Richard Weidlich & Susannah Mars
Susannah Mars and Richard Weidlich, longtime performing partners from Portland, Oregon, breezed into town for what probably was, judging from the enthusiasm of their fans in the Metropolitan Room audience, a long-overdue New York appearance for this pair of out-of-towners. Both performers are clearly seasoned and possess solid singing voices, hers more in the legit style, his more in the Robert Goulet/Vic Damone genre, with perhaps some operatic overtones. The pair demonstrated an engaging rapport, and a willingness to be eclectic in their song sources and singing styles. They were nicely backed by Bill Wells playing piano for whatever they decided to do. But the show Mars and Weidlich put together for this appearance was too often silly and beneath their talents, and certainly beneath their ages. They seemingly went astray trying too hard to present a different kind of holiday show, with too much quirky and forgotten or forgettable content.
After a perfunctory and somewhat amorphous title tune “Holiday Time” (Richard Gray)—whose lyric included the lines “You host the party/Better stock up on Bacardi”—they promisingly launched into a “Winter Set” of four songs from the mid-1930s and early 1940s: a beautifully harmonized duet on “Winter Wonderland” (Felix Bernard, Richard B. Smith); “Winter Weather” (Ted Shapiro); “I’ve Got My Love to Keep Me Warm” (Irving Berlin, from On the Avenue); and “Snowfall” (Claude Thornhill, Ruth Thornhill).
But then the silliness descended in earnest. A purported onstage gift of an ugly Christmas sweater from Weidlich led to Mars donning it and launching into a song called “Fluffy Sweater” (Scott Warrender). Weidlich countered with “The Twelve Days After Christmas” (Frederick Silver), detailing the cranky disposition of the enumerated gifts in “The Twelve Days of Christmas”—including strangling the two turtle doves and cooking and eating the three French hens. Twelve of those lines proved to be about nine too many. Other visual aids in the act included a puce feather boa, ostensibly a present from pianist Wells, which Mars wrapped around her neck to perform “The Latke Song” (Debbie Friedman), which is sung in the person of the title potato pancake. The two Cosmos she ordered from the bar and sipped on stage were harmless enough, and they lasted longer than the pointless scarf-knitting bit (claiming to be making a scarf to give as a present, and having no time to really knit it herself because of extensive performing commitments, Mars enlisted a member of the audience to stitch a few rows during the show—as members of her prior audiences allegedly had done).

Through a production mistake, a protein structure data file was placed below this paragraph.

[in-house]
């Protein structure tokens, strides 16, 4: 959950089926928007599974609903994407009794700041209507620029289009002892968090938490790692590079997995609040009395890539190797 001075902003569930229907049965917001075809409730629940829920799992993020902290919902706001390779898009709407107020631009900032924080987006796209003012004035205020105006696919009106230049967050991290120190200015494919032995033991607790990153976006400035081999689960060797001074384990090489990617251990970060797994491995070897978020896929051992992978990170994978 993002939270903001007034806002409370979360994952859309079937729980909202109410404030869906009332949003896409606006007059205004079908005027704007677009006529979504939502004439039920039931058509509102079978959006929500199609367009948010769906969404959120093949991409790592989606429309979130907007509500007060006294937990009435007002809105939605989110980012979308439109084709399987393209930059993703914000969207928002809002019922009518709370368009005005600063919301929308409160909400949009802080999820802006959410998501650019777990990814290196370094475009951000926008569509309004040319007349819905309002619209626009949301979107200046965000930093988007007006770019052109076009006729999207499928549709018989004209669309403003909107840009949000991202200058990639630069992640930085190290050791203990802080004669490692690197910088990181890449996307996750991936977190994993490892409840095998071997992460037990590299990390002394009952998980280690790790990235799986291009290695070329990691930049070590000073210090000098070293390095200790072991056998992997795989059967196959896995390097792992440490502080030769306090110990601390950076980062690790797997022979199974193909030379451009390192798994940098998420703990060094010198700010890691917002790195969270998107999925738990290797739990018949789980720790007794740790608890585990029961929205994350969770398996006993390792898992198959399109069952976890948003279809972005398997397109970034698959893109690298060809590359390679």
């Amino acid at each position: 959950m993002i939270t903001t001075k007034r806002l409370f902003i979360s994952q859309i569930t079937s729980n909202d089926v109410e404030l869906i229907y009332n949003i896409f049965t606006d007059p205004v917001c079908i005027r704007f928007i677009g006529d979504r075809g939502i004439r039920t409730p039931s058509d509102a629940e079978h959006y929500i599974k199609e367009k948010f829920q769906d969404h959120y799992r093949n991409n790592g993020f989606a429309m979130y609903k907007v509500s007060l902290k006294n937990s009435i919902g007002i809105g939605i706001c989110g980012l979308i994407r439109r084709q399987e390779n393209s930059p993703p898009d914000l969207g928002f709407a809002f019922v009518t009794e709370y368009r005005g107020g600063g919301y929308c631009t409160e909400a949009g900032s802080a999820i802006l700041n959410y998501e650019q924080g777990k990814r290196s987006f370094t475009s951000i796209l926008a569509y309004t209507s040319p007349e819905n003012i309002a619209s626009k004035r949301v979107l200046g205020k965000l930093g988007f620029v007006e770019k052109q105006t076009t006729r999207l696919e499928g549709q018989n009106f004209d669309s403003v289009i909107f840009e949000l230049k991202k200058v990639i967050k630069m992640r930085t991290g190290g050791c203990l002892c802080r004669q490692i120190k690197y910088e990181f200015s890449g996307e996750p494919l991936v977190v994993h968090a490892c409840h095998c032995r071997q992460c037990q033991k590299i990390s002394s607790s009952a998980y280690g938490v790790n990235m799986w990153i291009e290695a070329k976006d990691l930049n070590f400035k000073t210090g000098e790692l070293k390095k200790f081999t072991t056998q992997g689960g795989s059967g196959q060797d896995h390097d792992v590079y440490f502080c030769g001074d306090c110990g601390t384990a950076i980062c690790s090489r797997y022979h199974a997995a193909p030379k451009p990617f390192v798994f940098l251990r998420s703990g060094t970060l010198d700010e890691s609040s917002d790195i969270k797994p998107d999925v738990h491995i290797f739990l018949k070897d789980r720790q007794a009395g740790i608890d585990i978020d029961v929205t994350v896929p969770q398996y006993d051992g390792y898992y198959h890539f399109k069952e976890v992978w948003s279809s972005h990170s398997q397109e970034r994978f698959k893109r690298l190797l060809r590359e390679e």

Two better-known and more amusing jokey songs had absolutely nothing to do with either Hanukkah or Christmas. Mars excused the inclusion of “Sara Lee” (Kander & Ebb) by saying that people like to eat a lot during the holidays. And “The Cross-Country Tour” (Patrick Brady, Mark Waldrop), an amalgam of U.S. place song titles, such as “Carolina in the Morning” and “California, Here I Come,” was explained away as the route of Santa’s sleigh. The centerpiece of the show was a group of songs from early TV Christmas specials, introduced by “I Want a Television Christmas” (Alan Scott, Marilyn Scott) and including “Christmas Time Is Here” (Vince Guaraldi, Lee Mendelson, from A Charlie Brown Christmas), which found Mars in Shirley Temple mode. At least “You’re a Mean One, Mr. Grinch” (Albert Hague, Theodor “Dr. Seuss” Geisel) gave Weidlich a chance to demonstrate the growly bottom basso of his range. But the song might have gone over better if there had been more than one actual child in the cabaret audience. Even two Jule Styne-Bob Merrill pre-Funny Girl collaborations from Mister Magoo’s Christmas Carol, “Alone in the World” and “The Lord’s Bright Blessing,” couldn’t save this segment.
Earlier, Mars had redeemed herself in part with a lovely rendition of the beautiful “Hanukkah Blessings” (Steven Page), and when the duo settled down at the end of their show–and the audience member’s scarf-knitting was long forgotten (and uncollected)—we truly saw what might have been, thanks to the pair’s renditions of two more Irving Berlin evergreens, “Count Your Blessings” and “White Christmas.” She sang the former seated, sweetly and purely. He acquitted himself nicely in a long line of interpreters of the latter anthem (alas, without including the verse), finishing by leading a happily complicit audience in a partial sing-along, His and Mars’s fitting and welcome encore was “Have Yourself a Merry Little Christmas” (Hugh Martin, Ralph Blane). While we may admire the wish to be different and adventurous regarding selection, sometimes the tried-and-true played straight works best after all, especially in December.
Metropolitan Room – December 17
About the Author
Robert Windeler is the author of 18 books, including biographies of Mary Pickford, Julie Andrews, Shirley Temple, and Burt Lancaster. As a West Coast correspondent for The New York Times and Time magazine, he covered movies, television and music, and he was an arts and entertainment critic for National Public Radio. He has contributed to a variety of other publications, including TV Guide, Architectural Digest, The Sondheim Review, and People, for which he wrote 35 cover stories. He is a graduate of Duke University in English literature and holds a masters in journalism from Columbia, where he studied critical writing with Judith Crist. He has been a theatre critic for Back Stage since 1999, writes reviews for BistroAwards.com, and is a member of The Players and the American Theatre Critics Association.